+0  (nbme21#12)

remember sigmoid colon has the smallest diameter (hence why Left sided CRC produces the apple core) meaning that it is prone to higher pressures in accordance to laplace' law (pressure inversely proportional to diameter) thus small diameter = high pressure = prone to diverticula formation

chandlerbas  one more thing. this question is not realistic. 5 years of constipation, with fever and chills...yet no hematochezia? ya ok there
chandlerbas  wait never mind, the inflammation scars the vasa recta so no bleeding. thanks for coming to my ted talk

 +0  (nbme21#38)

The researchers found that people who participated in mentally challenging activities most often, both early and late in life, had a slower rate of decline in memory compared to those who did not engage in such activities. Even when people had plaques and tangles and other signs of damage to their brains, mental stimulation seemed to help protect memory and thinking skills, accounting for about 14 percent of the difference in decline beyond what would be expected (Prashanthi Vemuri, PhD, Elizabeth C. Mormino, PhD: “Cognitive Stimulating Activities to Keep Dementia at Bay.” Neurology, Vol 81. 2013)

also the way i see it, AD pts have problems with hippocampus (i.e. short term memory power house) so keeping notes and lists or whatevvaa might help slow their cognitive decline as theyll be keeping the hippocampus more active


 +0  (nbme21#5)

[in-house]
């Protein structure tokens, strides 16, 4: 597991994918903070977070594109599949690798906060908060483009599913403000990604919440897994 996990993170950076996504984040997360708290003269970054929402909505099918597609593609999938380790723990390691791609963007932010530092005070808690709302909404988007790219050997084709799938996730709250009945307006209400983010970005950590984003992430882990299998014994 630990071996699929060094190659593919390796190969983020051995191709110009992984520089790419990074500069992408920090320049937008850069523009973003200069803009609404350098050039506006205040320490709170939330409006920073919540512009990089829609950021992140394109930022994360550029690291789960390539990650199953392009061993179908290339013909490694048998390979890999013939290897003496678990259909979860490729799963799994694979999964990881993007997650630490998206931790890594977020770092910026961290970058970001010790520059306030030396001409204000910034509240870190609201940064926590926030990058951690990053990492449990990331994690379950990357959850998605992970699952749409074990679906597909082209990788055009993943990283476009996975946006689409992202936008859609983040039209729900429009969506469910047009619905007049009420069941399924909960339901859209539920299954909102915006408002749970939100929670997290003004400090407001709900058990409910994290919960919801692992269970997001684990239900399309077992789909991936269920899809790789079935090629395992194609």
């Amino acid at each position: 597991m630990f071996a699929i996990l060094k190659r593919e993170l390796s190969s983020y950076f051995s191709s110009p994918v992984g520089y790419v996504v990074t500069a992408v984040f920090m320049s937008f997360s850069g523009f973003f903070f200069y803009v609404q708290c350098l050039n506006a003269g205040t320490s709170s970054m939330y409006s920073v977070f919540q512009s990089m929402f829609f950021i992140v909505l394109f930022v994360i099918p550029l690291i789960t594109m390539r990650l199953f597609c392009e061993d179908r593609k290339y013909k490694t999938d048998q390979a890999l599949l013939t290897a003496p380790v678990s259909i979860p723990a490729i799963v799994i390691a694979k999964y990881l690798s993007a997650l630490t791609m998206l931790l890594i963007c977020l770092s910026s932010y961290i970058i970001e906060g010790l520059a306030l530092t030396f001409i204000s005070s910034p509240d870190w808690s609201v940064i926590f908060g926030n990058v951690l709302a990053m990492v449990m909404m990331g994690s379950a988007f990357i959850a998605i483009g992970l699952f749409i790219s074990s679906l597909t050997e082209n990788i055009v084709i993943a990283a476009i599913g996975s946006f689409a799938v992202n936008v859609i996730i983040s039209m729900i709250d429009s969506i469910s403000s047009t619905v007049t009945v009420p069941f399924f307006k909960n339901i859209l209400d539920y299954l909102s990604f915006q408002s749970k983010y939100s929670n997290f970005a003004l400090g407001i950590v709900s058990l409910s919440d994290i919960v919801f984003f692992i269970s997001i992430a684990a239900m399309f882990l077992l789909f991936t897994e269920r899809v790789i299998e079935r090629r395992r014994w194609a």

bronchus obstruction traps oxygen in alveoli no nitrogen able to enter (atmospheric air entering body (78% nitrogen and 21% oxygen, nitrogen is so important nitrogen bc it is a poorly absorbed gas and thus is in charged of keeping alveoli inflated) oxygen in the alveoli is absorbed into the blood reducing the volume of the alveoli alveolar collapse absorption atelectasis





Subcomments ...

submitted by ergogenic22(46),

aging results in increased arterial stiffness (change in Extra Ccellular Mmatrix composition - decreased elastin, increased collagen deposition); ISH is responsible for 60-80% of HTN cases in patients > 60. Also, decreased compliance as a result of aging causes increased pulse pressure

rio19111  why not dev. of coronary atherosclerosis? +  
pakimd  @rio19111 i think the Q stem is asking in absence of any lesions of blood vessels; the number and severity of which increase with age. So with normal aging SBP should increase in isolation which may then result in the development of coronary atherosclerosis- if that makes sense +